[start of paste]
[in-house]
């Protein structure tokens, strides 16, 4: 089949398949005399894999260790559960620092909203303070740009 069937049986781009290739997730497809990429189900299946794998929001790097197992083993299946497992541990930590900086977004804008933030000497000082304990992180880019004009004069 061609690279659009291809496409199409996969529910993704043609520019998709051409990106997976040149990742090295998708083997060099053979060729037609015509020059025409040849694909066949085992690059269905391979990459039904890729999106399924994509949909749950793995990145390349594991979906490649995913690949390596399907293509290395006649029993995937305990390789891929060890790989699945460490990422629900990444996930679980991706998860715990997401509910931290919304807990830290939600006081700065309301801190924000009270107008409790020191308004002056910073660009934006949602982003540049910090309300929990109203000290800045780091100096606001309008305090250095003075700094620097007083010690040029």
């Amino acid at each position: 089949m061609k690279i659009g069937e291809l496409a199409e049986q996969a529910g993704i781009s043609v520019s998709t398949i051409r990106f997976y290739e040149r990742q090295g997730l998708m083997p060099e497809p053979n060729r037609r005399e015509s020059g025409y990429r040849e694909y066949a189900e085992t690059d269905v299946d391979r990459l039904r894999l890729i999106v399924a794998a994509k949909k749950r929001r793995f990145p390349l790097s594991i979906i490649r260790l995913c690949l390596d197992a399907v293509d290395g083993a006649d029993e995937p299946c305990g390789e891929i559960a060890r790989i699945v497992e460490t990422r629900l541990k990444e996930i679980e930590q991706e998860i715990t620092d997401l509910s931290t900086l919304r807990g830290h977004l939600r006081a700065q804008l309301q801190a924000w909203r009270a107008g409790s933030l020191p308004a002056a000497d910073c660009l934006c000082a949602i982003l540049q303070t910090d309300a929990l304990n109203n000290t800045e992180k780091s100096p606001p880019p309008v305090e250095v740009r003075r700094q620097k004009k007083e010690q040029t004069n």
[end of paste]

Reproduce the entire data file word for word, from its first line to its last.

[in-house]
């Protein structure tokens, strides 16, 4: 089949398949005399894999260790559960620092909203303070740009 069937049986781009290739997730497809990429189900299946794998929001790097197992083993299946497992541990930590900086977004804008933030000497000082304990992180880019004009004069 061609690279659009291809496409199409996969529910993704043609520019998709051409990106997976040149990742090295998708083997060099053979060729037609015509020059025409040849694909066949085992690059269905391979990459039904890729999106399924994509949909749950793995990145390349594991979906490649995913690949390596399907293509290395006649029993995937305990390789891929060890790989699945460490990422629900990444996930679980991706998860715990997401509910931290919304807990830290939600006081700065309301801190924000009270107008409790020191308004002056910073660009934006949602982003540049910090309300929990109203000290800045780091100096606001309008305090250095003075700094620097007083010690040029």
């Amino acid at each position: 089949m061609k690279i659009g069937e291809l496409a199409e049986q996969a529910g993704i781009s043609v520019s998709t398949i051409r990106f997976y290739e040149r990742q090295g997730l998708m083997p060099e497809p053979n060729r037609r005399e015509s020059g025409y990429r040849e694909y066949a189900e085992t690059d269905v299946d391979r990459l039904r894999l890729i999106v399924a794998a994509k949909k749950r929001r793995f990145p390349l790097s594991i979906i490649r260790l995913c690949l390596d197992a399907v293509d290395g083993a006649d029993e995937p299946c305990g390789e891929i559960a060890r790989i699945v497992e460490t990422r629900l541990k990444e996930i679980e930590q991706e998860i715990t620092d997401l509910s931290t900086l919304r807990g830290h977004l939600r006081a700065q804008l309301q801190a924000w909203r009270a107008g409790s933030l020191p308004a002056a000497d910073c660009l934006c000082a949602i982003l540049q303070t910090d309300a929990l304990n109203n000290t800045e992180k780091s100096p606001p880019p309008v305090e250095v740009r003075r700094q620097k004009k007083e010690q040029t004069n």